Short-term Storm Responses of Soil CO2 Efflux and Hydrologic Organic Carbon Export in a Forested Watershed in the Haean Basin, South Korea
Workineh, et al.
Kangwon National University
Abstract Number: 753
Working Group: Carbonaceous Aerosols in the Atmosphere
Last modified: July 19, 2011
Increasing rainfall variability and extremes as a consequence of climate change can affect carbon (C) storage in forest soils by altering rates of soil C losses via soil respiration and hydrologic carbon export. To investigate short-term dynamics and controlling mechanisms of soil C losses during rainfall events, we conducted high-frequency monitoring of soil CO2 efflux and streamwater export of dissolved (DOC) and particulate organic carbon (POC) in a forested watershed in the Haean Basin, South Korea. Highest increments in soil CO2 efflux relative to the rate expected from the temperature-respiration relationship occurred during spring rainfall events following the dry period. As soil moisture increased over the monsoon period, storm responses from the expected carbon flux values became weaker, particularly during small size events. Variations in soil moisture explained 33% of variations in CO2 efflux increases relative to the rate expected from the temperature-respiration relationship. DOC and POC export corresponded to storm intensity. 90% and 66% of the variations in DOC and POC exports during storm events were explained by stream discharge, respectively. The results suggest that while DOC and POC export are strongly regulated by storm-induced changes in discharge, storm responses of soil respiration are determined by complex factors including antecedent hydrologic conditions and the magnitude and intensity of storm events.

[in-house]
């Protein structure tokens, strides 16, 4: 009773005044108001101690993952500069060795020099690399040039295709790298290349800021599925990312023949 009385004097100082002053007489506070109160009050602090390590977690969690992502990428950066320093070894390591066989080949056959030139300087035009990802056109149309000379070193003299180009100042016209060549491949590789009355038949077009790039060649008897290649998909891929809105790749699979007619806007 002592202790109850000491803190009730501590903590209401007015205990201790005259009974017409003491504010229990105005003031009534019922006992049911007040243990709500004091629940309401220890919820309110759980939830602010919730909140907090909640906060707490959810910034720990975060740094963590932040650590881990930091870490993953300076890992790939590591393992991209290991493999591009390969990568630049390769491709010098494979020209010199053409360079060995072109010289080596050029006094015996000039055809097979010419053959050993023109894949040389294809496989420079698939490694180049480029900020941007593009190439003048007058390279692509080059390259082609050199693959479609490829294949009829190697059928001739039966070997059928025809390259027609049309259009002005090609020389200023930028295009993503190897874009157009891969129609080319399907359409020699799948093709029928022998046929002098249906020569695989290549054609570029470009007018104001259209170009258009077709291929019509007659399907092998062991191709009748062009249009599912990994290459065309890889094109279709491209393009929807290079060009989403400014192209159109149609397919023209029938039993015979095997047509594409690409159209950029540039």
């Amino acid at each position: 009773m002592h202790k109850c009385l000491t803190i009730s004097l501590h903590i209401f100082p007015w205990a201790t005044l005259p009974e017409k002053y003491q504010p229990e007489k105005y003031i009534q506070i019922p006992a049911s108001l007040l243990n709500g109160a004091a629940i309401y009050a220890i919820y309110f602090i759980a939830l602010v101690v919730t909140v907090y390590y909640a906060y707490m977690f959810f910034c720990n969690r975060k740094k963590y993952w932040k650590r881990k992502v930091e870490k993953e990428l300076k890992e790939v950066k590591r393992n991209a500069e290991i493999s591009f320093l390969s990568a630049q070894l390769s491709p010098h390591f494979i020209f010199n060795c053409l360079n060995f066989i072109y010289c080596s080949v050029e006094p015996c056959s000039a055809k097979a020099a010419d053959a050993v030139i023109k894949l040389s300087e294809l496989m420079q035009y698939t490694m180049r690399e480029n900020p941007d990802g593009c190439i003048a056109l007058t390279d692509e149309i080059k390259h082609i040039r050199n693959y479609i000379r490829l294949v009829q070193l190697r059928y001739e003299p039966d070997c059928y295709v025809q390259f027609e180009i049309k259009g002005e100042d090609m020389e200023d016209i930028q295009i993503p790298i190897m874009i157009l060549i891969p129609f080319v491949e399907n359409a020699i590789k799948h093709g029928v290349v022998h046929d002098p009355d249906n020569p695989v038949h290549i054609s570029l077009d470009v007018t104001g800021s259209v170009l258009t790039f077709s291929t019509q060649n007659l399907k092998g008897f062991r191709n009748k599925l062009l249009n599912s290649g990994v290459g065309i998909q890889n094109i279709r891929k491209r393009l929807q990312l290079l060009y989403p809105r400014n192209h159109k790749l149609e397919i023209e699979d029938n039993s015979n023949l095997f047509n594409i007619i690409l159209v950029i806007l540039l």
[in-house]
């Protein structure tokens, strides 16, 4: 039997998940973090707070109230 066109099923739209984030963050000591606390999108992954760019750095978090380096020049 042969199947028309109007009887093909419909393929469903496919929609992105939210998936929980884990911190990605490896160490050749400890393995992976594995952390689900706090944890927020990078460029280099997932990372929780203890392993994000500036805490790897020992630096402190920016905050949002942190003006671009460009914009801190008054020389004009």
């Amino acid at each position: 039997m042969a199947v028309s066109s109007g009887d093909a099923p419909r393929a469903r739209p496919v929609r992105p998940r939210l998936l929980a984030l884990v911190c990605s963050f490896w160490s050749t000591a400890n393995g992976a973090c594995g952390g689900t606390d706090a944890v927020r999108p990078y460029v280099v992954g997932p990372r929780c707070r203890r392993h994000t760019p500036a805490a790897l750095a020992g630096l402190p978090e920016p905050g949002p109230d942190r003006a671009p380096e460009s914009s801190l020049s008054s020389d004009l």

Keywords: Climate change, Dissolved organic carbon, Extreme events, Particulate organic carbon, Soil carbon, Soil respiration